Meanwhile, BBC will make a vigorous defence of its market share and institutional privileges. Indeed it has already begun to do so.  It can talk about the differences in governance structure and its commitment to balance as much as it likes. But the rest of civil society can afford to take a more balanced view. It is surely obvious that, for all its many merits, the BBC does not function adequately as a patron for investigative journalism. A commitment to balance does not sit easily with the destabilising impact of effective investigative journalism. It is telling that the Guardian, not the BBC, made the running in the hacking scandal. It is telling, too, that the BBC failed to notice that the banking system in Britain was turning into a gigantic bordello-cum-casino. One can make a more extensive case against the BBC in this regard. In fact, I have done so here.

Investigative journalism combined with adequate publicity for, and analysis of, its findings are indispensable in a democracy. I submit that that the current mix of public and private provision is failing to support the deliberations of a democratic public. Managers at the BBC currently control all the license fee revenue available to support investigative journalism. There is no overwhelming reason why they should continue to do so.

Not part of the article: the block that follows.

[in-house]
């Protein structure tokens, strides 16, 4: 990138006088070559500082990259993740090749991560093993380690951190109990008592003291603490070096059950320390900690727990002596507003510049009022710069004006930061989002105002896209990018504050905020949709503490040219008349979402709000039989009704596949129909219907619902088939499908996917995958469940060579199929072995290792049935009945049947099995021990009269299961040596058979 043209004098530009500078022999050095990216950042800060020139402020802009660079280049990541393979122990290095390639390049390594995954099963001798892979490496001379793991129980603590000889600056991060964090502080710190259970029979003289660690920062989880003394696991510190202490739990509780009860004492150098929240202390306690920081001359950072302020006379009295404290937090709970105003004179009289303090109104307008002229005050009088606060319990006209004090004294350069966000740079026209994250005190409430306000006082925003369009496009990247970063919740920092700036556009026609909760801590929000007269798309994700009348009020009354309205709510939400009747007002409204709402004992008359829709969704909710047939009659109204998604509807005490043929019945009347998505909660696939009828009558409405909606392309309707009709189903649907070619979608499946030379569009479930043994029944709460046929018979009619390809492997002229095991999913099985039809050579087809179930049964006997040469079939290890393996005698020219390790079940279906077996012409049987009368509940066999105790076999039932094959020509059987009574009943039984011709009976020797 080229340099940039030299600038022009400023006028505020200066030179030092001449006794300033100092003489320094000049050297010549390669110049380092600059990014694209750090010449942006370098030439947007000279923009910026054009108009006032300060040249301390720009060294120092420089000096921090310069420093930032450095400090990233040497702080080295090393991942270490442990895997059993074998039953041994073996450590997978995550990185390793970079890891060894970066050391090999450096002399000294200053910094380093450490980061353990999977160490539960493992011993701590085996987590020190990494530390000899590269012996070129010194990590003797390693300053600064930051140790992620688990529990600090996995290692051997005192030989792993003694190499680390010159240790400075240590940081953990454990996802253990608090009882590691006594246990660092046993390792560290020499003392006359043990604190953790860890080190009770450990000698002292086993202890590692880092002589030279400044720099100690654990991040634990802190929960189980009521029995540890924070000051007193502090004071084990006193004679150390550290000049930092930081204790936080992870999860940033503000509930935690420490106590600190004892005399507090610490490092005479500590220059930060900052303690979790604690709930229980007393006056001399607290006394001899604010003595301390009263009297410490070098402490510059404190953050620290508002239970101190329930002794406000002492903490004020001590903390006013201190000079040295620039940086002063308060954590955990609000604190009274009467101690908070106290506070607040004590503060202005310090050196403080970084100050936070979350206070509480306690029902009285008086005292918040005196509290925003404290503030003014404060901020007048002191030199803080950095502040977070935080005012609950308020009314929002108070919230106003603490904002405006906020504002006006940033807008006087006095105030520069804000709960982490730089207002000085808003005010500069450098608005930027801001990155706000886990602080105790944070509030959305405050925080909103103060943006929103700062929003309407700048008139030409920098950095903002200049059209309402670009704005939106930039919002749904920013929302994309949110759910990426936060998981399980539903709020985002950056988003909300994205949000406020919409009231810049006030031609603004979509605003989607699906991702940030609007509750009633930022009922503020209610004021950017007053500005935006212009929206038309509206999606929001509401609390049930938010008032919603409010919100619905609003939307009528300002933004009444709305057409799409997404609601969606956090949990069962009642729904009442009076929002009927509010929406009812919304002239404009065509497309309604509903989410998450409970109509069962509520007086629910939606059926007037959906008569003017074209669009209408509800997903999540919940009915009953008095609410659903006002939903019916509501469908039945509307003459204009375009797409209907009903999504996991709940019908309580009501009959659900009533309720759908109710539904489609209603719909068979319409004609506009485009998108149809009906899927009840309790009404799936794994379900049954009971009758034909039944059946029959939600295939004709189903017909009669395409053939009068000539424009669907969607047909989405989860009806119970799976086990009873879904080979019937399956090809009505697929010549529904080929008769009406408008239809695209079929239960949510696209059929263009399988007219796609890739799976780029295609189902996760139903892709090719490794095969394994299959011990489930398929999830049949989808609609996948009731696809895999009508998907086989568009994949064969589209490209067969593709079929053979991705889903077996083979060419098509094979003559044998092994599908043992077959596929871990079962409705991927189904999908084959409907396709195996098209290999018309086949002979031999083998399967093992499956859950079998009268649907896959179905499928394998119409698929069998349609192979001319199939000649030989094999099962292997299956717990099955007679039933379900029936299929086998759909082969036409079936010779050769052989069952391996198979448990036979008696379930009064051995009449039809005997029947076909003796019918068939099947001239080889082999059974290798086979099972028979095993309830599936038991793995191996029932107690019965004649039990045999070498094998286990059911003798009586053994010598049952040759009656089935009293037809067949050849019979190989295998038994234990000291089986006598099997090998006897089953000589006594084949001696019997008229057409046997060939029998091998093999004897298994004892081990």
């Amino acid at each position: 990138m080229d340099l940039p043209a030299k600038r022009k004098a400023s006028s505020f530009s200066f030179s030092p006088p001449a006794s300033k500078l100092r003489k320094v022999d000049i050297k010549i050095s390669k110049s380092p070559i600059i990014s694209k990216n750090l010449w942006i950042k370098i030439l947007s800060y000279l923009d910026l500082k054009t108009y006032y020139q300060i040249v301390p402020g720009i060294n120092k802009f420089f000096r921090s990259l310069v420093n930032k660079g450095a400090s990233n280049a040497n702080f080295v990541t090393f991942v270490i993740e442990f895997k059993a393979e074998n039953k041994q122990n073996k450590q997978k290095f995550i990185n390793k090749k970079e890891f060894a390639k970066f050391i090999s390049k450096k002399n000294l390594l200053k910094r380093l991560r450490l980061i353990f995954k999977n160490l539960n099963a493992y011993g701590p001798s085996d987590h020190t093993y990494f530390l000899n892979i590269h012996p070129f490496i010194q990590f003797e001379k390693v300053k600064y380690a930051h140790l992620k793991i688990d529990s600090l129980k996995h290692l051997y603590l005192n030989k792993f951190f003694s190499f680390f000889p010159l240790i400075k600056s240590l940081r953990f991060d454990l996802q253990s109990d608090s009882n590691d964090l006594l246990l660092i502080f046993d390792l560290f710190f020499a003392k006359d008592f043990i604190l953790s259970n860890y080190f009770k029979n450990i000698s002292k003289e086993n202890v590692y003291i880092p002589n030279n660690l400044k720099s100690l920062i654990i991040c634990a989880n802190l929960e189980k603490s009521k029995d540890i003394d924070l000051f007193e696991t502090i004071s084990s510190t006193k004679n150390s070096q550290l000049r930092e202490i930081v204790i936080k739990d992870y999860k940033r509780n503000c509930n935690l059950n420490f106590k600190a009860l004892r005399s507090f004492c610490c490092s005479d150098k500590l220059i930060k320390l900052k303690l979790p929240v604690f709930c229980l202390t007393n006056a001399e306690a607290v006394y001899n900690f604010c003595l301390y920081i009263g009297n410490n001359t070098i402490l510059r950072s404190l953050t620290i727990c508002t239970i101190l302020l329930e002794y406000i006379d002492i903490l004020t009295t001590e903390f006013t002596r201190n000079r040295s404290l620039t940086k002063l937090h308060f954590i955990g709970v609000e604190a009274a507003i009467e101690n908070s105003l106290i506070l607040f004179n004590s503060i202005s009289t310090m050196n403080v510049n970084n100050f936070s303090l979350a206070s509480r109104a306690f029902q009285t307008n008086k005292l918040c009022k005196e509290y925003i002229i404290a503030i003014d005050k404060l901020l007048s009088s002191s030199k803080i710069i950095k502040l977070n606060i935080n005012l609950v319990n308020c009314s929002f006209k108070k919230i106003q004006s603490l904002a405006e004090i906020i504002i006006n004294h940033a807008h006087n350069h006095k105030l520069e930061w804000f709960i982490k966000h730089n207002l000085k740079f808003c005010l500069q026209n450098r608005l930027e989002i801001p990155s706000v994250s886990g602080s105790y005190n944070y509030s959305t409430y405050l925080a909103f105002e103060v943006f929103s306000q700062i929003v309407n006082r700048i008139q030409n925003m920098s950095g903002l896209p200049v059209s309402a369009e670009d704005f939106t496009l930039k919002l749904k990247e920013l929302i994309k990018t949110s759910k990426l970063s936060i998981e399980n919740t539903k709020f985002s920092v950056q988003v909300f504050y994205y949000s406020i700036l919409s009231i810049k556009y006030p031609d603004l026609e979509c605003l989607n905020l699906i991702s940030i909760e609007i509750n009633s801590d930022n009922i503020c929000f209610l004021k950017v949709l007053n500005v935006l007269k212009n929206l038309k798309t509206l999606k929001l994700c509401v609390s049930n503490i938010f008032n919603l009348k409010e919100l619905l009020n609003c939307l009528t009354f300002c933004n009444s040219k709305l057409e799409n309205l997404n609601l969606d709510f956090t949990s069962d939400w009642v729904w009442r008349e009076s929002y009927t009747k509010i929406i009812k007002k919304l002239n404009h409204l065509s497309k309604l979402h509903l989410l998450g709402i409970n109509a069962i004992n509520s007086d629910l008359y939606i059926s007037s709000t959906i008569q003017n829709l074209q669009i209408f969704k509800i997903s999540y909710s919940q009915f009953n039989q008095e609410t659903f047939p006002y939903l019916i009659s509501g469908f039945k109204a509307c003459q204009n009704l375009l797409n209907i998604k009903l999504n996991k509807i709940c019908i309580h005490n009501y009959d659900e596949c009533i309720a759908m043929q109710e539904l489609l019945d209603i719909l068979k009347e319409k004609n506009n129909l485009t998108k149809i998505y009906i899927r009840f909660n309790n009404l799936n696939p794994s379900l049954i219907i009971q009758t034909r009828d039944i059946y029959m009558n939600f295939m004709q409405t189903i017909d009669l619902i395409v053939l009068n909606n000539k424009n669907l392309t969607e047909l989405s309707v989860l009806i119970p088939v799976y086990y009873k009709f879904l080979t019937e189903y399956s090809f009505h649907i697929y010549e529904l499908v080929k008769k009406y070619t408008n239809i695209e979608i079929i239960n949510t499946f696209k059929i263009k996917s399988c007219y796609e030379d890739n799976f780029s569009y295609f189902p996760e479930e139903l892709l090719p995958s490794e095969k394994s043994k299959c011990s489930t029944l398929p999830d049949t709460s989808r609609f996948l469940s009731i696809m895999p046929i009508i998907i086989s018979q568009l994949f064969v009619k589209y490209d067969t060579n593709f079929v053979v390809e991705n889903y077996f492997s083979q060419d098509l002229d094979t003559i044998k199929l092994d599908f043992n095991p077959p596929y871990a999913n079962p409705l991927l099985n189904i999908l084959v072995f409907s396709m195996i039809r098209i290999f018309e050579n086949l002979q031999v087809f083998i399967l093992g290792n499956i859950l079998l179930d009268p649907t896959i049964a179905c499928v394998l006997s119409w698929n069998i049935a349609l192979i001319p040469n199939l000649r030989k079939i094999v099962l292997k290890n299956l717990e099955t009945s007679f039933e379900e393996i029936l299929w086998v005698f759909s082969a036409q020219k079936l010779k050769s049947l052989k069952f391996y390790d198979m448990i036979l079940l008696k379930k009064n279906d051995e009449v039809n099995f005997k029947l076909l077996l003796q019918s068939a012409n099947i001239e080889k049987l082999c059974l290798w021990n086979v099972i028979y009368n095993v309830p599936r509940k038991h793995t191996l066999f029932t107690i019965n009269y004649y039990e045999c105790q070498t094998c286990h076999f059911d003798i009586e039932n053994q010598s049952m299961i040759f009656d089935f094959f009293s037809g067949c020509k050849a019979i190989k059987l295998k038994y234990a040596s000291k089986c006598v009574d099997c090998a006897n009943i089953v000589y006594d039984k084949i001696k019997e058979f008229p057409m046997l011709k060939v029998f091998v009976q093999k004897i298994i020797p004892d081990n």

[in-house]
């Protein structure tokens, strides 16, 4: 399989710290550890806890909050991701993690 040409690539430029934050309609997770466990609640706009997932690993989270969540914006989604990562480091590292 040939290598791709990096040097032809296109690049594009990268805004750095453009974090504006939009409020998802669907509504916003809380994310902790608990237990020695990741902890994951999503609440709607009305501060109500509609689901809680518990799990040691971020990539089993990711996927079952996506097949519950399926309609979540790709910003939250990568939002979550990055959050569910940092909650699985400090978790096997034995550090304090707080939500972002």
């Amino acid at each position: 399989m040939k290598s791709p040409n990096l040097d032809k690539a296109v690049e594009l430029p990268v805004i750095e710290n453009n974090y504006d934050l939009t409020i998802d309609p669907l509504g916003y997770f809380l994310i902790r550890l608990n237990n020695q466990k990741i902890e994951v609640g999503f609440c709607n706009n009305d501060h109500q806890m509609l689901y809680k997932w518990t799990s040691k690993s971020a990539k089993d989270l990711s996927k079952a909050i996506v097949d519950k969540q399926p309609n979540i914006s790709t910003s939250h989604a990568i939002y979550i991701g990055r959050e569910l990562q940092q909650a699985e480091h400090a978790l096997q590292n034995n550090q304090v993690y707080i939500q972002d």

Reformers can make a principled case for reform of the public interest sector along democratic lines. It goes something like this:

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Any revenues taken away from the BBC in order to increase plurality must be spent in accordance with the wishes of democratically organized publics. The individual citizen should be given some power to affect the content of the public sphere – by directing funds to journalists and by being having some say in how much publicity is given to their findings.

Such a system would circumvent endless discussions about what constitutes the public interest by the simple device of allowing the public to say what it thinks its interests are. The public is not the same as the sum of consumers. The public is the citizen body given consequential form. The public in this sense has been increasingly absent since the end of the Second World War, ruinously so in these last three decades. Media reform gives us an unparalleled chance to meet each other, and to understand ourselves, as public actors.